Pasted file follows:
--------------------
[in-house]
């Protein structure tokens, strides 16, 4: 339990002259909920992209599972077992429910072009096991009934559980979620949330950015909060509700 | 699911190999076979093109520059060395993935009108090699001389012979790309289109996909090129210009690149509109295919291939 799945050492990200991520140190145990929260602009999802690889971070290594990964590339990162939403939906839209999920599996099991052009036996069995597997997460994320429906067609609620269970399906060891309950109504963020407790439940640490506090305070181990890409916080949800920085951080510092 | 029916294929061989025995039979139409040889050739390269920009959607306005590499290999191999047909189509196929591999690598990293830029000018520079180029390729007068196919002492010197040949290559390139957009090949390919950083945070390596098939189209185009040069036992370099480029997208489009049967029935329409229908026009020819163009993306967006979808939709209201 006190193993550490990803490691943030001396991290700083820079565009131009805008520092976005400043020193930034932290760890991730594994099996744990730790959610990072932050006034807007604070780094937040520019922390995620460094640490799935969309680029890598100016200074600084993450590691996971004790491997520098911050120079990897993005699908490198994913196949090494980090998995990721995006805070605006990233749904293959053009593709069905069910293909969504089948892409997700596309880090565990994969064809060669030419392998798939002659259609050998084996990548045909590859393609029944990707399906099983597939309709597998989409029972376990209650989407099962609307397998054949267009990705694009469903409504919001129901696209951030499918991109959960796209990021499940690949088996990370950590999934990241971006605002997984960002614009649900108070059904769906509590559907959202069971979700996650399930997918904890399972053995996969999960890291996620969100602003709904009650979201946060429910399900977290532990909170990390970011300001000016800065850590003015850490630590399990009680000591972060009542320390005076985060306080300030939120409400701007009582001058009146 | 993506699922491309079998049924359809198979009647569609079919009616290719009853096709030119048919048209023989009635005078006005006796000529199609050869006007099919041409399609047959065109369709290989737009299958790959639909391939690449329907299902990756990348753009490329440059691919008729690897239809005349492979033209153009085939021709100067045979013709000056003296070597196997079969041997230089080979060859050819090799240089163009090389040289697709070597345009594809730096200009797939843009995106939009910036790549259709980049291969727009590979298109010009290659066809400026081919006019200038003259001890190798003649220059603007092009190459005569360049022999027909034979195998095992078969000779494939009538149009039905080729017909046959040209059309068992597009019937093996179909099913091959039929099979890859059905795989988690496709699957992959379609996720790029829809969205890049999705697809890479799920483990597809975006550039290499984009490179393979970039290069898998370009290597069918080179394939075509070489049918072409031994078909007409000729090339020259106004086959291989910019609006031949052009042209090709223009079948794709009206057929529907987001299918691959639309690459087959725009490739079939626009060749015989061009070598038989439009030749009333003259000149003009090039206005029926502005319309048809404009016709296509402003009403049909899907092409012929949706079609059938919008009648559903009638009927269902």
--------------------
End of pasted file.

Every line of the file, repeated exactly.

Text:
[in-house]
């Protein structure tokens, strides 16, 4: 339990002259909920992209599972077992429910072009096991009934559980979620949330950015909060509700 | 699911190999076979093109520059060395993935009108090699001389012979790309289109996909090129210009690149509109295919291939 799945050492990200991520140190145990929260602009999802690889971070290594990964590339990162939403939906839209999920599996099991052009036996069995597997997460994320429906067609609620269970399906060891309950109504963020407790439940640490506090305070181990890409916080949800920085951080510092 | 029916294929061989025995039979139409040889050739390269920009959607306005590499290999191999047909189509196929591999690598990293830029000018520079180029390729007068196919002492010197040949290559390139957009090949390919950083945070390596098939189209185009040069036992370099480029997208489009049967029935329409229908026009020819163009993306967006979808939709209201 006190193993550490990803490691943030001396991290700083820079565009131009805008520092976005400043020193930034932290760890991730594994099996744990730790959610990072932050006034807007604070780094937040520019922390995620460094640490799935969309680029890598100016200074600084993450590691996971004790491997520098911050120079990897993005699908490198994913196949090494980090998995990721995006805070605006990233749904293959053009593709069905069910293909969504089948892409997700596309880090565990994969064809060669030419392998798939002659259609050998084996990548045909590859393609029944990707399906099983597939309709597998989409029972376990209650989407099962609307397998054949267009990705694009469903409504919001129901696209951030499918991109959960796209990021499940690949088996990370950590999934990241971006605002997984960002614009649900108070059904769906509590559907959202069971979700996650399930997918904890399972053995996969999960890291996620969100602003709904009650979201946060429910399900977290532990909170990390970011300001000016800065850590003015850490630590399990009680000591972060009542320390005076985060306080300030939120409400701007009582001058009146 | 993506699922491309079998049924359809198979009647569609079919009616290719009853096709030119048919048209023989009635005078006005006796000529199609050869006007099919041409399609047959065109369709290989737009299958790959639909391939690449329907299902990756990348753009490329440059691919008729690897239809005349492979033209153009085939021709100067045979013709000056003296070597196997079969041997230089080979060859050819090799240089163009090389040289697709070597345009594809730096200009797939843009995106939009910036790549259709980049291969727009590979298109010009290659066809400026081919006019200038003259001890190798003649220059603007092009190459005569360049022999027909034979195998095992078969000779494939009538149009039905080729017909046959040209059309068992597009019937093996179909099913091959039929099979890859059905795989988690496709699957992959379609996720790029829809969205890049999705697809890479799920483990597809975006550039290499984009490179393979970039290069898998370009290597069918080179394939075509070489049918072409031994078909007409000729090339020259106004086959291989910019609006031949052009042209090709223009079948794709009206057929529907987001299918691959639309690459087959725009490739079939626009060749015989061009070598038989439009030749009333003259000149003009090039206005029926502005319309048809404009016709296509402003009403049909899907092409012929949706079609059938919008009648559903009638009927269902």